Natural selection is posited as the only mechanism to lead to differential survival among individuals of varying fitness. However, if selection pressures cause mortality to occur in individuals who would soon be dead anyway, then natural selection is not really operating.
The hypothesis of the Harvesting Effect in epidemiology leads to this conclusion. I think this has so far only been explored in respiratory epidemiology, but hats off to them for bringing it up.
If the Harvesting Effect is real, then Darwinists must differentiate its effects from that of natural selection. So far this issue has not been addressed. Harvesting or the Harvesting Effect is a hypothesis in epidemiology. It occurs when an agent causes death in an individual who would die or enter a hospital in any case within a few days of exposure to the agent. The idea is that the agent – the assigned determining factor in death – is irrelevant. Had the patient been generally healthier they would not have succumbed to the agent. Again, had they not been exposed to the agent they would have been dead anyway within a short time. Therefore, assigning the agent as the cause of death is not truly correct.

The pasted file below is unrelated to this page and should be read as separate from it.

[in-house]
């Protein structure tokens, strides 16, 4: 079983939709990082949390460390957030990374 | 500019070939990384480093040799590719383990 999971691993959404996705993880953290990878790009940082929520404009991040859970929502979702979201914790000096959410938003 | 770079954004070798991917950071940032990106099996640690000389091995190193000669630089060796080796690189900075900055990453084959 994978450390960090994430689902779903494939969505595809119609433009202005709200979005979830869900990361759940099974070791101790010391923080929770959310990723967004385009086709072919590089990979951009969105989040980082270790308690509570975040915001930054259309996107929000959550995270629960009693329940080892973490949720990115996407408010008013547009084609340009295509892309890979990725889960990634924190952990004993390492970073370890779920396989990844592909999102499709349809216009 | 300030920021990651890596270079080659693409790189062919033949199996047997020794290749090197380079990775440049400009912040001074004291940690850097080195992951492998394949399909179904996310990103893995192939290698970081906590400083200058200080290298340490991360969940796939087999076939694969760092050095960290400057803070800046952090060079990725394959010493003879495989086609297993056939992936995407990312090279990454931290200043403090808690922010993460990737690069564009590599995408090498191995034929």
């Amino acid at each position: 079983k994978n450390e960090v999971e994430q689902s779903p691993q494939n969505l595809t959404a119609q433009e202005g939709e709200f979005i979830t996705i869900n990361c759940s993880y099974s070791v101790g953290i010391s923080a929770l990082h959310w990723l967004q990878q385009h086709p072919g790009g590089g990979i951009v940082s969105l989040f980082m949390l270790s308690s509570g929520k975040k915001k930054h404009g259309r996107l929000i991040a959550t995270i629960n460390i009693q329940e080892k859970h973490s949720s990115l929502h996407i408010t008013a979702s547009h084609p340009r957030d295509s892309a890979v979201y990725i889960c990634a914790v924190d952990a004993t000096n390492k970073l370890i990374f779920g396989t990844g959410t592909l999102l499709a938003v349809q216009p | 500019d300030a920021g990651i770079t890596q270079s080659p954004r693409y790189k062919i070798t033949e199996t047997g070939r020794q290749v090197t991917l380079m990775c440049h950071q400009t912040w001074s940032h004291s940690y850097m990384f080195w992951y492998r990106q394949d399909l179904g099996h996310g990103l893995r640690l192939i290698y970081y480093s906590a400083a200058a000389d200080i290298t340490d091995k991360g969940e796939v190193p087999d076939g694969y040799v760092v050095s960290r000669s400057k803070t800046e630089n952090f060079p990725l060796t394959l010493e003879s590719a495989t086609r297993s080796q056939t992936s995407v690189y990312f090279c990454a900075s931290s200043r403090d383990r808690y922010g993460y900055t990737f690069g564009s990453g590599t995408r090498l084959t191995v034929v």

This means that the agents of natural selection have to be distinguished from the harvesting effect. This has never been addressed in evolutionary biology. If a death cannot be attributed to a selection pressure, it is presumably a “wasted death” in terms of Darwinism. And natural selection must concern itself with accounting for deaths (as well as reduction in fertility and fecundity, etc.). If a death is attributed to harvesting rather than the selective pressure of the determining factor of death, then it leaves natural selection having to work its magic on other individuals who have not died in this way.
Here are two articles on harvesting: